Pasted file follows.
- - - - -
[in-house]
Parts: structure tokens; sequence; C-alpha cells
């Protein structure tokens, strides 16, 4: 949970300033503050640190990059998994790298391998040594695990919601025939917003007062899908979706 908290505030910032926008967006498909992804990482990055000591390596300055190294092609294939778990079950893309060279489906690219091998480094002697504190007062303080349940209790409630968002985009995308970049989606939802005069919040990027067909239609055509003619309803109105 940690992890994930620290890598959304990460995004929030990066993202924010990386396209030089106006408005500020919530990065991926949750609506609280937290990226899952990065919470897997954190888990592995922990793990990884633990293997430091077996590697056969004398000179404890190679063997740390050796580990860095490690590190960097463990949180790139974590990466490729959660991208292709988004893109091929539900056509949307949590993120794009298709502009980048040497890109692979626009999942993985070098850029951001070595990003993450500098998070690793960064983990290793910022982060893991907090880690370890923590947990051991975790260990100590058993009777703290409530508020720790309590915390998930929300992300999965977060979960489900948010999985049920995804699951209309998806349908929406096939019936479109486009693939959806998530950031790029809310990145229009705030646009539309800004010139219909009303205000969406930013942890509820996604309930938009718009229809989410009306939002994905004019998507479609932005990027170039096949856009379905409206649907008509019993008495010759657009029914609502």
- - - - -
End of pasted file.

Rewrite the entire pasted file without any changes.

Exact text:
[in-house]
Parts: structure tokens; sequence; C-alpha cells
């Protein structure tokens, strides 16, 4: 949970300033503050640190990059998994790298391998040594695990919601025939917003007062899908979706 908290505030910032926008967006498909992804990482990055000591390596300055190294092609294939778990079950893309060279489906690219091998480094002697504190007062303080349940209790409630968002985009995308970049989606939802005069919040990027067909239609055509003619309803109105 940690992890994930620290890598959304990460995004929030990066993202924010990386396209030089106006408005500020919530990065991926949750609506609280937290990226899952990065919470897997954190888990592995922990793990990884633990293997430091077996590697056969004398000179404890190679063997740390050796580990860095490690590190960097463990949180790139974590990466490729959660991208292709988004893109091929539900056509949307949590993120794009298709502009980048040497890109692979626009999942993985070098850029951001070595990003993450500098998070690793960064983990290793910022982060893991907090880690370890923590947990051991975790260990100590058993009777703290409530508020720790309590915390998930929300992300999965977060979960489900948010999985049920995804699951209309998806349908929406096939019936479109486009693939959806998530950031790029809310990145229009705030646009539309800004010139219909009303205000969406930013942890509820996604309930938009718009229809989410009306939002994905004019998507479609932005990027170039096949856009379905409206649907008509019993008495010759657009029914609502």